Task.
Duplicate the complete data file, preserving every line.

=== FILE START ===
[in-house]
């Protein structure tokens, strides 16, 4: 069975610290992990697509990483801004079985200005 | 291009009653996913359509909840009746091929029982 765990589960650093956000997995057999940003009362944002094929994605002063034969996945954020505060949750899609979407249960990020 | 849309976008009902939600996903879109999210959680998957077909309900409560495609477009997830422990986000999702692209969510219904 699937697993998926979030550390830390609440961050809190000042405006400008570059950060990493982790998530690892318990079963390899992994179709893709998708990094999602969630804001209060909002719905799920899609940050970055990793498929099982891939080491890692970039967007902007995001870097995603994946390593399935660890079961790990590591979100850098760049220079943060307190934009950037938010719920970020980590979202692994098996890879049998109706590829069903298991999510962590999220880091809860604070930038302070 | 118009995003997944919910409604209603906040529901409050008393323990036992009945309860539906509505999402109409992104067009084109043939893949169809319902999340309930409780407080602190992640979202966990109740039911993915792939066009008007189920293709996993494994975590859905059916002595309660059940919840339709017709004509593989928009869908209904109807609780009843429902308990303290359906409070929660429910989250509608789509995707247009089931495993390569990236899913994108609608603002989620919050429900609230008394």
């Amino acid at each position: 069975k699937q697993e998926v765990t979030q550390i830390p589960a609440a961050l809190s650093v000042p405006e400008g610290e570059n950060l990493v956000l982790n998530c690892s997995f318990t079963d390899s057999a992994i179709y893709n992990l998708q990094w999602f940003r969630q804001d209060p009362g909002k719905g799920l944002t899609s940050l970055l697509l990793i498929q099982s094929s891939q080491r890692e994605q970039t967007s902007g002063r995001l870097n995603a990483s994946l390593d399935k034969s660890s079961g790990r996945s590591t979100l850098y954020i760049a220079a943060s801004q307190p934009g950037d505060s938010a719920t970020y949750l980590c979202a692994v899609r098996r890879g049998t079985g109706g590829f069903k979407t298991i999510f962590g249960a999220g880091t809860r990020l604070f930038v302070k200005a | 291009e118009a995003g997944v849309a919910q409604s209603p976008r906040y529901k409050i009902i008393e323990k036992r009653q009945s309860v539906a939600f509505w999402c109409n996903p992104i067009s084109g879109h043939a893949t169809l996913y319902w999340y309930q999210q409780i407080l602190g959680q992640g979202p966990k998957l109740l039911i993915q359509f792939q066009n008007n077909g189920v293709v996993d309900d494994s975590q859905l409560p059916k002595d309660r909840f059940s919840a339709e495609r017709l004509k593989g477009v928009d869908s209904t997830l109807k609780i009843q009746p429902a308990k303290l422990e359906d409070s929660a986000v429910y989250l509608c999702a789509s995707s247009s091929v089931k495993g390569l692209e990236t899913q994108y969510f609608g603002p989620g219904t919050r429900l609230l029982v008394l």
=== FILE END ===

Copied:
[in-house]
């Protein structure tokens, strides 16, 4: 069975610290992990697509990483801004079985200005 | 291009009653996913359509909840009746091929029982 765990589960650093956000997995057999940003009362944002094929994605002063034969996945954020505060949750899609979407249960990020 | 849309976008009902939600996903879109999210959680998957077909309900409560495609477009997830422990986000999702692209969510219904 699937697993998926979030550390830390609440961050809190000042405006400008570059950060990493982790998530690892318990079963390899992994179709893709998708990094999602969630804001209060909002719905799920899609940050970055990793498929099982891939080491890692970039967007902007995001870097995603994946390593399935660890079961790990590591979100850098760049220079943060307190934009950037938010719920970020980590979202692994098996890879049998109706590829069903298991999510962590999220880091809860604070930038302070 | 118009995003997944919910409604209603906040529901409050008393323990036992009945309860539906509505999402109409992104067009084109043939893949169809319902999340309930409780407080602190992640979202966990109740039911993915792939066009008007189920293709996993494994975590859905059916002595309660059940919840339709017709004509593989928009869908209904109807609780009843429902308990303290359906409070929660429910989250509608789509995707247009089931495993390569990236899913994108609608603002989620919050429900609230008394």
């Amino acid at each position: 069975k699937q697993e998926v765990t979030q550390i830390p589960a609440a961050l809190s650093v000042p405006e400008g610290e570059n950060l990493v956000l982790n998530c690892s997995f318990t079963d390899s057999a992994i179709y893709n992990l998708q990094w999602f940003r969630q804001d209060p009362g909002k719905g799920l944002t899609s940050l970055l697509l990793i498929q099982s094929s891939q080491r890692e994605q970039t967007s902007g002063r995001l870097n995603a990483s994946l390593d399935k034969s660890s079961g790990r996945s590591t979100l850098y954020i760049a220079a943060s801004q307190p934009g950037d505060s938010a719920t970020y949750l980590c979202a692994v899609r098996r890879g049998t079985g109706g590829f069903k979407t298991i999510f962590g249960a999220g880091t809860r990020l604070f930038v302070k200005a | 291009e118009a995003g997944v849309a919910q409604s209603p976008r906040y529901k409050i009902i008393e323990k036992r009653q009945s309860v539906a939600f509505w999402c109409n996903p992104i067009s084109g879109h043939a893949t169809l996913y319902w999340y309930q999210q409780i407080l602190g959680q992640g979202p966990k998957l109740l039911i993915q359509f792939q066009n008007n077909g189920v293709v996993d309900d494994s975590q859905l409560p059916k002595d309660r909840f059940s919840a339709e495609r017709l004509k593989g477009v928009d869908s209904t997830l109807k609780i009843q009746p429902a308990k303290l422990e359906d409070s929660a986000v429910y989250l509608c999702a789509s995707s247009s091929v089931k495993g390569l692209e990236t899913q994108y969510f609608g603002p989620g219904t919050r429900l609230l029982v008394l």